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Cerebral amyloid angiopathy (CAA) occurs commonly in the elderly population. It results in thickening of the vessel wall, primarily in small arteries and arterioles of the leptomeninges and cerebral cortex. Primary intracerebral hemorrhage (ICH) in the elderly is the result of disease of the small cerebral vessels, in particular hypertensive vasculopathy or CAA. The CAA-related cerebral microbleeds (CMBs), like other types of microbleed, consist primarily of macrophages containing hemosiderin, a degraded form of ferritin. The most commonly employed criteria for diagnosis of CAA-related ICH are based on neuropathological examination or, more commonly, characteristic neuroimaging findings. Despite its high age-related prevalence, CAA has been difficult to detect non-invasively and is, likely to be underestimated in its effects on the aging process. The occurrence of CAA-related CMBs has emerged as the most useful diagnostic marker for CAA in clinical practice and investigation.
This chapter reviews the pathophsyiology and pathology of hypertensive arteriopathy of the brain and its relationship to neuroimaging findings, particularly cerebral microbleeds (CMBs). The prevalence of hypertension is highly age dependent. Hypertension-related cerebral diseases include hypertensive encephalopathy, stroke and vascular cognitive impairment. Although the term arteriopathy includes both arteries and arterioles, the chapter focuses on the intrinsic vascular pathology of arterioles in hypertension. Intracranial atherosclerosis of large arteries is more common in hypertension. The presence of hypertensive arteriolosclerosis must be inferred indirectly. Hypertension is a common age-related disease that is accompanied by loss of vascular integrity, with leakage of red blood cells and perivascular hemosiderin deposition. Cerebral microbleeds caused by hypertensive arteriopathy may be seen in the deep hemispheric regions, brainstem, cerebellum and cerebral lobes; however, the pattern of purely lobar CMBs strongly suggests cerebral amyloid angiopathy (CAA) rather than hypertensive arteriopathy.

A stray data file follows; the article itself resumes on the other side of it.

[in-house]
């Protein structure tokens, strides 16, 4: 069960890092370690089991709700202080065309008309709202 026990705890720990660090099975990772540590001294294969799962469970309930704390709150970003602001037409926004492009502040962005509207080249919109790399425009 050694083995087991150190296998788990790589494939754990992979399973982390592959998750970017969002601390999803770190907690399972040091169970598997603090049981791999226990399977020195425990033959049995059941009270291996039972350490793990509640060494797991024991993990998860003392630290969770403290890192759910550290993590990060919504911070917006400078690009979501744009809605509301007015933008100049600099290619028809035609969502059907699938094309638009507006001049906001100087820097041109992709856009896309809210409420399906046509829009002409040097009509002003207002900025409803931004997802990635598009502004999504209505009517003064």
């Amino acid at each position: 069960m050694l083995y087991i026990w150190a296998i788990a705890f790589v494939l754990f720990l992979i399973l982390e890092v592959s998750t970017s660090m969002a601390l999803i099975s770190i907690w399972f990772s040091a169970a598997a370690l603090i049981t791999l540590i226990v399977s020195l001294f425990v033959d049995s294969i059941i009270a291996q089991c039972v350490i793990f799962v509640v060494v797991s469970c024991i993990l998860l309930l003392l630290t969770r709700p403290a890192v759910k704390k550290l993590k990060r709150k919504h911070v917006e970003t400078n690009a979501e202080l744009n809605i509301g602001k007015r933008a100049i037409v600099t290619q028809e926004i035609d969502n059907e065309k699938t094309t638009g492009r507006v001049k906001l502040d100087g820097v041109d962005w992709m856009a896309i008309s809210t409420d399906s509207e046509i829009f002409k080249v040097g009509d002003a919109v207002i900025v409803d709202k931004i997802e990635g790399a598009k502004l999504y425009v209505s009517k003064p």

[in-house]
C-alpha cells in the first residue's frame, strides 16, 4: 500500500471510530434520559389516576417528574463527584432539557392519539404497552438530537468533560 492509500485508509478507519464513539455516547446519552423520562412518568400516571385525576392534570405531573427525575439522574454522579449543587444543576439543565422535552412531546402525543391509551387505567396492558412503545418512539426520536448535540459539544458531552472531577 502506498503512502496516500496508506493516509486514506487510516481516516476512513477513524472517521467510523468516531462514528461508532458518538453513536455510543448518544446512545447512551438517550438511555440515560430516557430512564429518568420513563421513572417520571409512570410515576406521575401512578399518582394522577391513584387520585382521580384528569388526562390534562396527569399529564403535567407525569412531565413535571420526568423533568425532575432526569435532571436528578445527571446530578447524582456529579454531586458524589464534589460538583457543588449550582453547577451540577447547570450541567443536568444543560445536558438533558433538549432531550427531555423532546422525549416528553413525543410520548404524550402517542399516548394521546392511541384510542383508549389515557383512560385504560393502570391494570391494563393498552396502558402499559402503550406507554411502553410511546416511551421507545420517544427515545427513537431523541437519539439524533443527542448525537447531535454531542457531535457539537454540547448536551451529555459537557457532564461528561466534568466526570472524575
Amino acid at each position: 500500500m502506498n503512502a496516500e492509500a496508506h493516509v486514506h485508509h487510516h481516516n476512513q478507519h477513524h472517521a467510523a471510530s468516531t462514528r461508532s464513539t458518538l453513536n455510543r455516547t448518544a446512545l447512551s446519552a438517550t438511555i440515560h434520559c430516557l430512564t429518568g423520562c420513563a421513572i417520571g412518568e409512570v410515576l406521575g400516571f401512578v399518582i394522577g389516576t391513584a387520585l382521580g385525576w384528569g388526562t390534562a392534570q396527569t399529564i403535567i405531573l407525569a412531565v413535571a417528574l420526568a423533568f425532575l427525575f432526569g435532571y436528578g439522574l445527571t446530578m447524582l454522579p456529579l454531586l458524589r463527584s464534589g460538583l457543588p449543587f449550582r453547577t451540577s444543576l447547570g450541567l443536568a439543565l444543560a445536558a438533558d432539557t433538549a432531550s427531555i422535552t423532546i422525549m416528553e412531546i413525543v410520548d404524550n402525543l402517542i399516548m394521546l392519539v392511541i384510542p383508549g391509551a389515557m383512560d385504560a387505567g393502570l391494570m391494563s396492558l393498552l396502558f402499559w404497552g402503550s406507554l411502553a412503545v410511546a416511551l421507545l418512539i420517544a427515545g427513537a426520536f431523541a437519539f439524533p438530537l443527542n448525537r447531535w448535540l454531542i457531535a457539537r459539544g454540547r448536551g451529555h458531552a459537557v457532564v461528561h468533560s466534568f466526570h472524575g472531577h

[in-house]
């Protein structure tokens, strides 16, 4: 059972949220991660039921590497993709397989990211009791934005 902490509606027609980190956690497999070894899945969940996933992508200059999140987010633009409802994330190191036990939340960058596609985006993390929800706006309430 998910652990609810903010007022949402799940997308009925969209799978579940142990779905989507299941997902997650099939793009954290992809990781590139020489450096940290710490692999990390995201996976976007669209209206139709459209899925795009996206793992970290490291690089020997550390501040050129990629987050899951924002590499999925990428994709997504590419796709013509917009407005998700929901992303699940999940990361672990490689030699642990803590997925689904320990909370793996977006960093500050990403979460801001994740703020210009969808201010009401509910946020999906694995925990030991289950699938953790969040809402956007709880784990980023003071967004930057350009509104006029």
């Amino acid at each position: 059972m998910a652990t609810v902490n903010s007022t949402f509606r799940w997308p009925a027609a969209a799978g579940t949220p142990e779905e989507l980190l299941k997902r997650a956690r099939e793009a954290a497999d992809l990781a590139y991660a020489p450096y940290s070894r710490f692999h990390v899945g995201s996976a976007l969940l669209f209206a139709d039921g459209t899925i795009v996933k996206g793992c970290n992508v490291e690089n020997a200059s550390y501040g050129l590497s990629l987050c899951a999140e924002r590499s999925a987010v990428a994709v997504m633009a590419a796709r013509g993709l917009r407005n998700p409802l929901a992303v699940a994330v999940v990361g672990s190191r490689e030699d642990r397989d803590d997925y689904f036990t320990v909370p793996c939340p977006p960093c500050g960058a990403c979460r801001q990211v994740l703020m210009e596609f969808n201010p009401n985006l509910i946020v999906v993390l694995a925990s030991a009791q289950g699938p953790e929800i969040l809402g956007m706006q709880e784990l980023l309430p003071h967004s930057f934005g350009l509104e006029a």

Cerebral microbleeds (CMB) are considered a marker of an underlying hemorrhage-prone small vessel vasculopathy. The brain changes that accompany CMB may be a direct consequence of the CMB, of an underlying vasculopathy, or of risk factors associated with CMB or the underlying vasculopathies that cause CMB. This chapter reviews data associating CMBs with other neuroimaging findings. The relationships between CMBs and brain infarcts, hemorrhage and brain atrophy is discussed in general and in the context of specific small vessel diseases. CMBs are more frequent in patients with neuroimaging findings of white matter lesions (WML) and lacunar infarctions. By contrast, CMBs are not independently associated with brain atrophy, probably because the actual tissue damage directly caused by CMBs is minimal. These observations are consistent with the concept that CMBs are one of several neuroimaging markers of small vessel arterial disease.
This chapter focuses on the neurodevelopmental basis of diagnostic overlap and symptom commonality by addressing similarities and differences in the neuroanatomical and functional neurochemical basis of three common childhood/adolescent-onset neuropsychiatric disorders: attention-deficit hyperactivity disorder (ADHD), obsessive-compulsive disorder (OCD), and mood disorder, including major depressive disorder (MDD) and bipolar disorder (BPD). These disorders are selected because of the clinical commonalities with schizophrenia and because of the known or presumed developmental origins of these disorders. Schizophrenia, BPD, and OCD have their onset in adolescence or early adulthood, and they may be preceded by symptoms similar to those in developmental disorders such as ADHD. The disorders are discussed in comparison with schizophrenia. The chapter describes the relevant findings in schizophrenia. It limits the pathophysiological discussion to the neuroimaging findings, and considers common genetic and environmental etiologic factors that may cut across these disorders.
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